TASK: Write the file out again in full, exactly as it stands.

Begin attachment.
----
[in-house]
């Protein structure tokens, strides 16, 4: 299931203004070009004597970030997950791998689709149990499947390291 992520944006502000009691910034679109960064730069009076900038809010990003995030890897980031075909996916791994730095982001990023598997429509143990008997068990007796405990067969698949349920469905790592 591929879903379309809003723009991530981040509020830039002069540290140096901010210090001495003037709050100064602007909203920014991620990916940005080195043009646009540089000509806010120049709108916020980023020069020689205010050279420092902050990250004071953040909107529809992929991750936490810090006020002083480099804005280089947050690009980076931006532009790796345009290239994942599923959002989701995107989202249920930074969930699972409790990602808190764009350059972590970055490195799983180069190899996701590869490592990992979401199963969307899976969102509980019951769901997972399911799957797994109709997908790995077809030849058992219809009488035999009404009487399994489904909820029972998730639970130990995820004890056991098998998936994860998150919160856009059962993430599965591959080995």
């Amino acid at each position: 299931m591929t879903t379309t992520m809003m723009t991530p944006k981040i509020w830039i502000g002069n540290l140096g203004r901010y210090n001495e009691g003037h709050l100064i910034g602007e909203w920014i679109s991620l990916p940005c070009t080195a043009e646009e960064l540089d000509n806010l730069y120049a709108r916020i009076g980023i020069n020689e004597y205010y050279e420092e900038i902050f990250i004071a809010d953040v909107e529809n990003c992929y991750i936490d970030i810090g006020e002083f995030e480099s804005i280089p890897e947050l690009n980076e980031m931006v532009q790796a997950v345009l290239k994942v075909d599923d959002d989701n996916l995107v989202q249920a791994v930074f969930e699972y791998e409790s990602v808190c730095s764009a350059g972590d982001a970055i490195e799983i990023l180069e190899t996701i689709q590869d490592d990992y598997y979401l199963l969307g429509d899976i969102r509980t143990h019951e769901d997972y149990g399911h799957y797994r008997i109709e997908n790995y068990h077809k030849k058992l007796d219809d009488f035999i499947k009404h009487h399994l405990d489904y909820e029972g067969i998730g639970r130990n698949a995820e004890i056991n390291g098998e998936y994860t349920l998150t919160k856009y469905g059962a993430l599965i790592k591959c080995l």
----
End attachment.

[in-house]
């Protein structure tokens, strides 16, 4: 299931203004070009004597970030997950791998689709149990499947390291 992520944006502000009691910034679109960064730069009076900038809010990003995030890897980031075909996916791994730095982001990023598997429509143990008997068990007796405990067969698949349920469905790592 591929879903379309809003723009991530981040509020830039002069540290140096901010210090001495003037709050100064602007909203920014991620990916940005080195043009646009540089000509806010120049709108916020980023020069020689205010050279420092902050990250004071953040909107529809992929991750936490810090006020002083480099804005280089947050690009980076931006532009790796345009290239994942599923959002989701995107989202249920930074969930699972409790990602808190764009350059972590970055490195799983180069190899996701590869490592990992979401199963969307899976969102509980019951769901997972399911799957797994109709997908790995077809030849058992219809009488035999009404009487399994489904909820029972998730639970130990995820004890056991098998998936994860998150919160856009059962993430599965591959080995």
């Amino acid at each position: 299931m591929t879903t379309t992520m809003m723009t991530p944006k981040i509020w830039i502000g002069n540290l140096g203004r901010y210090n001495e009691g003037h709050l100064i910034g602007e909203w920014i679109s991620l990916p940005c070009t080195a043009e646009e960064l540089d000509n806010l730069y120049a709108r916020i009076g980023i020069n020689e004597y205010y050279e420092e900038i902050f990250i004071a809010d953040v909107e529809n990003c992929y991750i936490d970030i810090g006020e002083f995030e480099s804005i280089p890897e947050l690009n980076e980031m931006v532009q790796a997950v345009l290239k994942v075909d599923d959002d989701n996916l995107v989202q249920a791994v930074f969930e699972y791998e409790s990602v808190c730095s764009a350059g972590d982001a970055i490195e799983i990023l180069e190899t996701i689709q590869d490592d990992y598997y979401l199963l969307g429509d899976i969102r509980t143990h019951e769901d997972y149990g399911h799957y797994r008997i109709e997908n790995y068990h077809k030849k058992l007796d219809d009488f035999i499947k009404h009487h399994l405990d489904y909820e029972g067969i998730g639970r130990n698949a995820e004890i056991n390291g098998e998936y994860t349920l998150t919160k856009y469905g059962a993430l599965i790592k591959c080995l």